134. Telegram From the Embassy in Ghana to the Department of State1

233. Re Deptel 188.2 Busia says series developments notably passage emergency powers bill December 3 has discouraged members his party whose morale now low. Continuing repressive measures by GOG and threats by Edusei3 causing sources party funds dry up as former donors especially chiefs grow increasingly cautious of involvement in opposition politics.

Busia wants GOG [U.S.?] immediately or in January to rally American public opinion and persuade minority group to pass resolutions condemning trend in Ghana towards dictatorial government and increasing signs of willingness to accept USSR collaboration in economic and cultural fields. He believes US minority group opinion is only thing that can give GOG pause in this direction.

He also wants raise 25 (not ten) thousand dollars in US purchase vehicles and hire party workers to offset “dangerous indoctrination” being given people by CPP agents who have unlimited funds. He specifically wants warn people against danger of USSR whose Professor Potekhin (Embtel 1584) is he says not sparing word in CPP circles that USSR is only country genuinely desirous and able help Ghana.

Busia is intelligent and knowing. He would want our help to “condition” potential donors in US and also to transfer such funds [Page 388] to Ghana where he says they would appear to be proceeds of party fund raising efforts in Ghana.

I told Busia I could of course have nothing do with all this. He understood. He asked me see if Department could inspire some university invite him expense paid to US and I said I would explore possibility.5

  1. Source: Department of State, Central Files, 845J.2614/12–457. Secret; Priority.
  2. Telegram 188 replied to telegram 227 from Accra, December 3, which expressed the Ambassador’s desire to return to Washington to discuss the matters raised by Dr. Busia. Flake also wanted to discuss the Volta River Project in light of Nkrumah’s approach (see supra). The Department authorized his return, but wished it to be portrayed as a routine matter. (Department of State, Central Files, 123–Flake, Wilson C.) Dr. Busia was one of the first two Africans appointed to the Gold Coast administrative service as assistant district commissioners in 1944. The other was A.L. Adu, a former leader of the Ghana Congress Party, supporter of the National Liberation Movement (NLM), and an organizer and leader of the United Party.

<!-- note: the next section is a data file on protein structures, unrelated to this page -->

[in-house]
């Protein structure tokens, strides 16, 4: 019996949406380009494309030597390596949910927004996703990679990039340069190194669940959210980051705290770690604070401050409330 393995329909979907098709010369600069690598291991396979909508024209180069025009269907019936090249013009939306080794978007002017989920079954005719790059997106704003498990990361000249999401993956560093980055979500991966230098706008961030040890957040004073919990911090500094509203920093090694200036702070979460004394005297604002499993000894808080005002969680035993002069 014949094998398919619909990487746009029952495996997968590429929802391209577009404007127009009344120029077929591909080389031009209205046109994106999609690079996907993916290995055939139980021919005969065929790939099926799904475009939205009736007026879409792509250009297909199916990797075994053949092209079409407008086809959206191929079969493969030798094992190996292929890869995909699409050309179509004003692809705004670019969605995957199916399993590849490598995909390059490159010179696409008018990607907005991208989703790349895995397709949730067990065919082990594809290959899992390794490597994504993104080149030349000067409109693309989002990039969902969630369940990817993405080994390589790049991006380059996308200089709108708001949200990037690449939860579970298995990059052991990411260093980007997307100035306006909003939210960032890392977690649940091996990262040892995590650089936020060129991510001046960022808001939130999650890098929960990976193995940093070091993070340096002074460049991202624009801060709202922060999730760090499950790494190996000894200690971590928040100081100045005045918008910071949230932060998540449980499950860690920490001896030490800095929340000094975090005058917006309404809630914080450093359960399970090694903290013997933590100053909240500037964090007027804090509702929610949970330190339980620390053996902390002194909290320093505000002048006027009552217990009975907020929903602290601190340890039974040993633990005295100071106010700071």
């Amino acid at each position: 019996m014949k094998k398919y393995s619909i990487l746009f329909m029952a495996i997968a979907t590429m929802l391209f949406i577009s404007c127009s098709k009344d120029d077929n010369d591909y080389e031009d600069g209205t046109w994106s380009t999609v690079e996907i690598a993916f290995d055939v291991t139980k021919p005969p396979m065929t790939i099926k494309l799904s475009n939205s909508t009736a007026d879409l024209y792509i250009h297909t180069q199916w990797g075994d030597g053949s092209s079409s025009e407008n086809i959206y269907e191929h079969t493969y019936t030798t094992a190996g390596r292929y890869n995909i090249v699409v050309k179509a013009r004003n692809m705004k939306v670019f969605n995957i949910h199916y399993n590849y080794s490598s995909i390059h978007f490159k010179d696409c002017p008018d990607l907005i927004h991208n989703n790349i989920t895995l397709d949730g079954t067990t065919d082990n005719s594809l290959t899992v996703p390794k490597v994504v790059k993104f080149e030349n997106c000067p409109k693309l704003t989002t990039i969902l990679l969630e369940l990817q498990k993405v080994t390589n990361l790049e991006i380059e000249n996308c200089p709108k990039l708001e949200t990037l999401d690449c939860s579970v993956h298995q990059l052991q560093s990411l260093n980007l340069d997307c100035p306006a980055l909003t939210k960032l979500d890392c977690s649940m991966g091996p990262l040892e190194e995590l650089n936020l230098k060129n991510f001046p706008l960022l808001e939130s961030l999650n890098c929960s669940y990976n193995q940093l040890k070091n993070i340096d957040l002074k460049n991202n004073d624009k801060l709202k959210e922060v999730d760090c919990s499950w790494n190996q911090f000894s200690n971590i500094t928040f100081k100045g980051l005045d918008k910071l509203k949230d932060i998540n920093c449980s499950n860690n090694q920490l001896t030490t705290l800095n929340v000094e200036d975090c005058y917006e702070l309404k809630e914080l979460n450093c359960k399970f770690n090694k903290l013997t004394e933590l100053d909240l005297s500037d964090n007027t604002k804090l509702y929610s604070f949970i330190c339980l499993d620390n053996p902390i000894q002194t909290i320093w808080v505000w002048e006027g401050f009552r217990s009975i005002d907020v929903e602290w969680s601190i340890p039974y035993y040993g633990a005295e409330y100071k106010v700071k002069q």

3. Telegram 132 from Accra, October 14, reported that, at a September 20 rally marking Nkrumah’s birthday, Interior Minister Krobo Edusei had threatened to arrest all opposition members if an attempt was made on the life of the Prime Minister or any CPP leader. (Ibid., 745J.00/10–1457) Telegram 155 from Accra, November 5, noted that, at an October 25 rally, Edusei accused opposition leaders of conspiring to instigate a riot during the opening of the National Assembly on November 13. Edusei stated his intent to introduce an Emergency Powers Bill to deal with traitors. (Ibid., 745J.00/11–557)
  4. Telegram 158 from Accra, October 15, reported that Professor I. Irutt Potekhin and two colleagues had arrived in Ghana to undertake a study of cultural, economic, and social life on behalf of the Moscow Institute of Ethnography. (Ibid., 845J.432/10–1557)
  5. Telegram 208 to Accra, December 19, instructed Flake to tell Busia the Department of State could not be of assistance. If he wished to come to the United States under university sponsorship then he would have to contact educational leaders personally. (Ibid., 845J.2614/12–457)